Professor Kitazawa is working on neuron-level analysis of human behavior and mathematical modelling of his findings. Because the modelling demands sophisticated knowledge and techniques of statistical analysis, Professor Kitazawa hopes to develop an interdisciplinary approach.
A journey into the wonders of the human “eye”
My research is on human cognition of space and time. One of the many research questions I seek to answer is, “when we move our eyes, why does what we’re looking at still appear immobile?”
Human eyes move at an amazing speed. If a video camera moved at the same speed while filming, the footage would be blurred, but our eyes don’t have that problem at all. They must have some highly advanced mechanism for dealing with the movement. This mystery is touched on in texts from Arabia over 1,000 years ago, and in the work of the philosopher Descartes. My aim is to solve it through research that integrates a range of approaches including psychological experimentation and measurement of brain activity while watching moving images.
How long is “now”?
I also explore mysteries surrounding the perception of time, asking: what do we mean by “now”? In physical terms, “now” is not a linear concept, but it appears that our subjective perception of “now” is based on our brain’s synthesis of information gathered over a span between 0.1 and 0.2 seconds. A span of 0.1 seconds is almost identical to a single alpha brain wave cycle. My hypothesis is that alpha waves function as a kind of neural clock, bringing together information from fields as far as 20 centimeters away in 0.1-second units. The cerebral cortex contains around 15 billion cells, but each of these cells is only connected with around 1,000 others. In such a dispersed network, sharing information over a spread of 20 centimeters would certainly require some degree of laxity rather than exhaustive processing. I believe it may be possible to make sense of this capacity by investigating cases where we get the illusion that events are happening in reverse. I think this same principle of “laxity” may apply to the case of spatial cognition, enabling the objects we see to appear motionless while our eyes are moving.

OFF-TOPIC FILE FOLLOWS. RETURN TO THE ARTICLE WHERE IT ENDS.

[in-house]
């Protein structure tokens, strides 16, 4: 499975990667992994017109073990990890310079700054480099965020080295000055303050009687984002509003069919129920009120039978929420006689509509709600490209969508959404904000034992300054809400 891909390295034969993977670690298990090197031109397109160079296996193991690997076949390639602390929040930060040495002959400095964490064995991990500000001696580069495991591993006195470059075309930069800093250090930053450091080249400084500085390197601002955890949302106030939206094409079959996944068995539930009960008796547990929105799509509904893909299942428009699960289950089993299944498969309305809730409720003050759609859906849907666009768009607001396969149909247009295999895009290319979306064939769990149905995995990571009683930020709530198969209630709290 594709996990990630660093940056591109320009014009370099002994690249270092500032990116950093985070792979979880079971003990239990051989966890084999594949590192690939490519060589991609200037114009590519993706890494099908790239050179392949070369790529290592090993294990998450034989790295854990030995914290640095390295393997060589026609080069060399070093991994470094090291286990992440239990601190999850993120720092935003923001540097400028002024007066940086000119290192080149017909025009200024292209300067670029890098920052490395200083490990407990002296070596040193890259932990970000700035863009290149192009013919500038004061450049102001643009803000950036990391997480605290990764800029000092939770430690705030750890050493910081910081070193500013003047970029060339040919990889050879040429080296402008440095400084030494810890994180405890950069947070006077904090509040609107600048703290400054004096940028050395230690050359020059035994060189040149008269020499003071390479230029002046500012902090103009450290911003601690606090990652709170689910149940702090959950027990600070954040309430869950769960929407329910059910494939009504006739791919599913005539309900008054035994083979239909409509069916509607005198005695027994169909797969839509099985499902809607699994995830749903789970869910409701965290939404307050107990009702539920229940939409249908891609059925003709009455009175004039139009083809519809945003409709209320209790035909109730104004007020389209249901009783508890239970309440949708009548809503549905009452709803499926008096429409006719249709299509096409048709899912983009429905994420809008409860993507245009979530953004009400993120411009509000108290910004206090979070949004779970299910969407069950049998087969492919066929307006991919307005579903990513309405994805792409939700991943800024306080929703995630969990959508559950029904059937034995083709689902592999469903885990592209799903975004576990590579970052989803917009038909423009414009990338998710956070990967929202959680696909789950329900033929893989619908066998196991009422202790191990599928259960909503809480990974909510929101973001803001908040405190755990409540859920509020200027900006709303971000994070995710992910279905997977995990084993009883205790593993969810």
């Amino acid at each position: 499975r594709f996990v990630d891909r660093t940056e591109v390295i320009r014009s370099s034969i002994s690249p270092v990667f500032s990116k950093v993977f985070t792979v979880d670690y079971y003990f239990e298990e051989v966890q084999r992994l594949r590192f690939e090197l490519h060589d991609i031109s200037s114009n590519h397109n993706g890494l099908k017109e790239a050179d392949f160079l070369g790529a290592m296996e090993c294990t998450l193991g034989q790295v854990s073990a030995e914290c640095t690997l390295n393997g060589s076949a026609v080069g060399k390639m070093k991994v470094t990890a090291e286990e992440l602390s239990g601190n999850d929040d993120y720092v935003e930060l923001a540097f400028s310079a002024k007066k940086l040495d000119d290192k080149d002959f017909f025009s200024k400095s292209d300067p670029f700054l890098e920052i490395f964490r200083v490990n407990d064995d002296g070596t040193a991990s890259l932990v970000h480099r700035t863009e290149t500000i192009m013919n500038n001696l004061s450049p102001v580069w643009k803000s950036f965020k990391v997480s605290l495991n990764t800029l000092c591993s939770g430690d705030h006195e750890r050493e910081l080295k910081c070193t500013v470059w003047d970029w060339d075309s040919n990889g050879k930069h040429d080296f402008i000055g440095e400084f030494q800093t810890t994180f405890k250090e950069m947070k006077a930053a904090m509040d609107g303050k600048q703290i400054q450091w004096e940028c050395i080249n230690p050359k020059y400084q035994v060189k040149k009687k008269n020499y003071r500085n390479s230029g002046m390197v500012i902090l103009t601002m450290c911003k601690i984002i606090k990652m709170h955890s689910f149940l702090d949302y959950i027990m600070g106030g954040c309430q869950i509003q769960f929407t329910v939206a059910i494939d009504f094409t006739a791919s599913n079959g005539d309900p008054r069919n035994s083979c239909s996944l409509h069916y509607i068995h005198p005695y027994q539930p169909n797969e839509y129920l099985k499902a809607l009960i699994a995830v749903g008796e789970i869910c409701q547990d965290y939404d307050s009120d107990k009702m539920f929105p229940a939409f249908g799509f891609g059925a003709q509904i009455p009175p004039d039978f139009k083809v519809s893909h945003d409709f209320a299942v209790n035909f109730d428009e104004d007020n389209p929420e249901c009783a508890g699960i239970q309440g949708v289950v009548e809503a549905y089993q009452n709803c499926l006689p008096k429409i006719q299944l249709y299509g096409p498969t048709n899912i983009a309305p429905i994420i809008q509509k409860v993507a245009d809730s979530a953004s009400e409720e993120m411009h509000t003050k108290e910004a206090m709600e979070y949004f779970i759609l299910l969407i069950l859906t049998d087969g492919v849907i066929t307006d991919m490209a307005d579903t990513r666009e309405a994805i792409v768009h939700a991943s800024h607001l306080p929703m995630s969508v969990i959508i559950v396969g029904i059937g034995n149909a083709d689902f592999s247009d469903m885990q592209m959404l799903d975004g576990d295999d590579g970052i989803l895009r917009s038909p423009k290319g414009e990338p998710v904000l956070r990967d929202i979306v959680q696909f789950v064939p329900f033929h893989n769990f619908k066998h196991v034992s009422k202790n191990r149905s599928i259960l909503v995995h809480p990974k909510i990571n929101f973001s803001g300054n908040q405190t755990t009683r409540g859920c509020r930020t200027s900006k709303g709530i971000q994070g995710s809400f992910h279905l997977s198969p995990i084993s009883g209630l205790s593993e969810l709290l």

Comfortable with a program centered on interdisciplinary research
I already had some experience of working with researchers specializing in linguistics, so it was not especially difficult for me to fit in with the interdisciplinary focus of HWIP. In my research on cognition of time, too, I collaborate with researchers in such fields as linguistics and clinical neuropsychology. For example, temporal cognition is inextricably connected with language, as demonstrated by the way we use grammatical tenses. In psychology, too, the importance of temporal cognitive function is clear; think, for example, of the way that sufferers of cognitive disorders often lose the ability to identify today’s date.
It is my hope that HWIP facilitates interactions that generate new discoveries and insights. I look forward to encountering young talents capable of creating something truly novel.